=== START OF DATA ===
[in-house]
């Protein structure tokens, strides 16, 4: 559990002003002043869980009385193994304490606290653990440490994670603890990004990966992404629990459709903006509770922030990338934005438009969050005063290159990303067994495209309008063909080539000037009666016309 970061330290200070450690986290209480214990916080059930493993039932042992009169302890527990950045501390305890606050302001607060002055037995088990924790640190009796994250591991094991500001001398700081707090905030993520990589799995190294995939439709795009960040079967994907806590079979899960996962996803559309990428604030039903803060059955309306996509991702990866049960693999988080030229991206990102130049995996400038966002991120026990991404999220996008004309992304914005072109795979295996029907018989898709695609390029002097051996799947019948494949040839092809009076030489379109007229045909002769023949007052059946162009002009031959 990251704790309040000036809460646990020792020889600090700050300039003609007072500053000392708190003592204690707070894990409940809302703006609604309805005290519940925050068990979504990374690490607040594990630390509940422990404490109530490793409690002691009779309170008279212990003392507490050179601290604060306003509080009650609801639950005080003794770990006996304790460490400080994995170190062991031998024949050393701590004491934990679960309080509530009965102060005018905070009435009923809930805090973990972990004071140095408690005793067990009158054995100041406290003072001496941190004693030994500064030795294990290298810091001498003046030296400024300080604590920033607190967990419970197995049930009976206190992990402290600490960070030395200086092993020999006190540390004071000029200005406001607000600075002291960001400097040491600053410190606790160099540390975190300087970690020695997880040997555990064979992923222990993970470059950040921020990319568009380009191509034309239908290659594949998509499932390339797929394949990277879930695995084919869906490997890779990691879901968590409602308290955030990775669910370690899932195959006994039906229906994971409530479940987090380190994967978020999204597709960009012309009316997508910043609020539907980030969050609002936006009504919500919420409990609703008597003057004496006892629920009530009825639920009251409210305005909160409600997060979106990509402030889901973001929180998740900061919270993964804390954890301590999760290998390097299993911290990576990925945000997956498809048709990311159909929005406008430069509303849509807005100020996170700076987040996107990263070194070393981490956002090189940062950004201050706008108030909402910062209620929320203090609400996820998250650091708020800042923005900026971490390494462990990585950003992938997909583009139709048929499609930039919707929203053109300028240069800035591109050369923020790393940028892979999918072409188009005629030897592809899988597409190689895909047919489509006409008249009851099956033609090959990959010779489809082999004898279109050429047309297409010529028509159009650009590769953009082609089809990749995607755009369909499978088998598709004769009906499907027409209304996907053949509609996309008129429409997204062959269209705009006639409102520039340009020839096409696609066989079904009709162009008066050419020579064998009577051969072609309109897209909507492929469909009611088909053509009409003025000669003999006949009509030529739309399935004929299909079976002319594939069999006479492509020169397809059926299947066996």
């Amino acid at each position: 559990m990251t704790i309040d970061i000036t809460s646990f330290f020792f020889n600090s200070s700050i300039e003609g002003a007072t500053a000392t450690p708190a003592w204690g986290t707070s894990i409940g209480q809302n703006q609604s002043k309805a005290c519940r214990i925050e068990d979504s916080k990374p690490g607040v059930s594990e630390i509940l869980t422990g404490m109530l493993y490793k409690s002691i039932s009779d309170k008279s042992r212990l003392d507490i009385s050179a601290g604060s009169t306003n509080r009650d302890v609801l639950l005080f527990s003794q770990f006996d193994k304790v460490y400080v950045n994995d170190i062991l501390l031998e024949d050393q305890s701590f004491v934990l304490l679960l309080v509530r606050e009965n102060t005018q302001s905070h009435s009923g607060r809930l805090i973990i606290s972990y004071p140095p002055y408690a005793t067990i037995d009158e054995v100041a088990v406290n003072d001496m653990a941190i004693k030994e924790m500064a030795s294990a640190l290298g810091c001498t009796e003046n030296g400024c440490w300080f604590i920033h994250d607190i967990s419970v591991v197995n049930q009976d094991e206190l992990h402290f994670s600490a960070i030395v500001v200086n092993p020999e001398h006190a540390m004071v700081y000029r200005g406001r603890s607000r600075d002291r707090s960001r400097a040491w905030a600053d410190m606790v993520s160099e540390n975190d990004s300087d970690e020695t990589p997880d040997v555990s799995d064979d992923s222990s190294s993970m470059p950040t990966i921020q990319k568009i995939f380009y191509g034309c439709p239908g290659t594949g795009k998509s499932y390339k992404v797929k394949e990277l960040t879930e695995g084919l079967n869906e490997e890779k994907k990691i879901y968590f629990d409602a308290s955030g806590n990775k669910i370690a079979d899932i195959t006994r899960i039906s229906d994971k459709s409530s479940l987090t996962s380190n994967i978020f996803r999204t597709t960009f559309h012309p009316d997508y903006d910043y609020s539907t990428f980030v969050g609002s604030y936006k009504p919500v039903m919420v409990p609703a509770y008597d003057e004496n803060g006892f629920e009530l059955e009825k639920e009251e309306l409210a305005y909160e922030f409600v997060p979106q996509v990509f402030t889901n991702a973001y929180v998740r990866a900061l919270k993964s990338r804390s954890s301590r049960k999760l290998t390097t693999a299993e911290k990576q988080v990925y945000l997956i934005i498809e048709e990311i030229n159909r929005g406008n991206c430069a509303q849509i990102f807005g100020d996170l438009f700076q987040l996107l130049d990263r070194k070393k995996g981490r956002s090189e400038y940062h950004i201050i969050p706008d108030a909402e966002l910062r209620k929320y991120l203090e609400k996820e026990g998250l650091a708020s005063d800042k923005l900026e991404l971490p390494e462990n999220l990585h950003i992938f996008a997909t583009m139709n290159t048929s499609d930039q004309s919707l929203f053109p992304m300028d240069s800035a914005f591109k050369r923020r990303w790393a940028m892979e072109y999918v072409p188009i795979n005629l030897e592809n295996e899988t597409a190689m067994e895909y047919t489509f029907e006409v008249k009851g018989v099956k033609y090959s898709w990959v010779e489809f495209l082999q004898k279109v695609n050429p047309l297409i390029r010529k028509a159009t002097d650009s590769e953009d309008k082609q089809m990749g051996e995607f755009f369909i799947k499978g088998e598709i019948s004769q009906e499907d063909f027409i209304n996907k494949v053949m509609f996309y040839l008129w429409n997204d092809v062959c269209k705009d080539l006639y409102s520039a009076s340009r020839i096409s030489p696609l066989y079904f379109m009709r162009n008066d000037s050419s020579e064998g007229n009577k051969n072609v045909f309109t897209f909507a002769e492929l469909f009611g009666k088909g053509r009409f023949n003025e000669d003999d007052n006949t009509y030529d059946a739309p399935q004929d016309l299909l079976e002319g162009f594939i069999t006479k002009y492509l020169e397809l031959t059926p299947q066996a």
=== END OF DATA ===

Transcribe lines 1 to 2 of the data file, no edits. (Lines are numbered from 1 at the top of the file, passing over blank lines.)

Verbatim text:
[in-house]
């Protein structure tokens, strides 16, 4: 559990002003002043869980009385193994304490606290653990440490994670603890990004990966992404629990459709903006509770922030990338934005438009969050005063290159990303067994495209309008063909080539000037009666016309 970061330290200070450690986290209480214990916080059930493993039932042992009169302890527990950045501390305890606050302001607060002055037995088990924790640190009796994250591991094991500001001398700081707090905030993520990589799995190294995939439709795009960040079967994907806590079979899960996962996803559309990428604030039903803060059955309306996509991702990866049960693999988080030229991206990102130049995996400038966002991120026990991404999220996008004309992304914005072109795979295996029907018989898709695609390029002097051996799947019948494949040839092809009076030489379109007229045909002769023949007052059946162009002009031959 990251704790309040000036809460646990020792020889600090700050300039003609007072500053000392708190003592204690707070894990409940809302703006609604309805005290519940925050068990979504990374690490607040594990630390509940422990404490109530490793409690002691009779309170008279212990003392507490050179601290604060306003509080009650609801639950005080003794770990006996304790460490400080994995170190062991031998024949050393701590004491934990679960309080509530009965102060005018905070009435009923809930805090973990972990004071140095408690005793067990009158054995100041406290003072001496941190004693030994500064030795294990290298810091001498003046030296400024300080604590920033607190967990419970197995049930009976206190992990402290600490960070030395200086092993020999006190540390004071000029200005406001607000600075002291960001400097040491600053410190606790160099540390975190300087970690020695997880040997555990064979992923222990993970470059950040921020990319568009380009191509034309239908290659594949998509499932390339797929394949990277879930695995084919869906490997890779990691879901968590409602308290955030990775669910370690899932195959006994039906229906994971409530479940987090380190994967978020999204597709960009012309009316997508910043609020539907980030969050609002936006009504919500919420409990609703008597003057004496006892629920009530009825639920009251409210305005909160409600997060979106990509402030889901973001929180998740900061919270993964804390954890301590999760290998390097299993911290990576990925945000997956498809048709990311159909929005406008430069509303849509807005100020996170700076987040996107990263070194070393981490956002090189940062950004201050706008108030909402910062209620929320203090609400996820998250650091708020800042923005900026971490390494462990990585950003992938997909583009139709048929499609930039919707929203053109300028240069800035591109050369923020790393940028892979999918072409188009005629030897592809899988597409190689895909047919489509006409008249009851099956033609090959990959010779489809082999004898279109050429047309297409010529028509159009650009590769953009082609089809990749995607755009369909499978088998598709004769009906499907027409209304996907053949509609996309008129429409997204062959269209705009006639409102520039340009020839096409696609066989079904009709162009008066050419020579064998009577051969072609309109897209909507492929469909009611088909053509009409003025000669003999006949009509030529739309399935004929299909079976002319594939069999006479492509020169397809059926299947066996």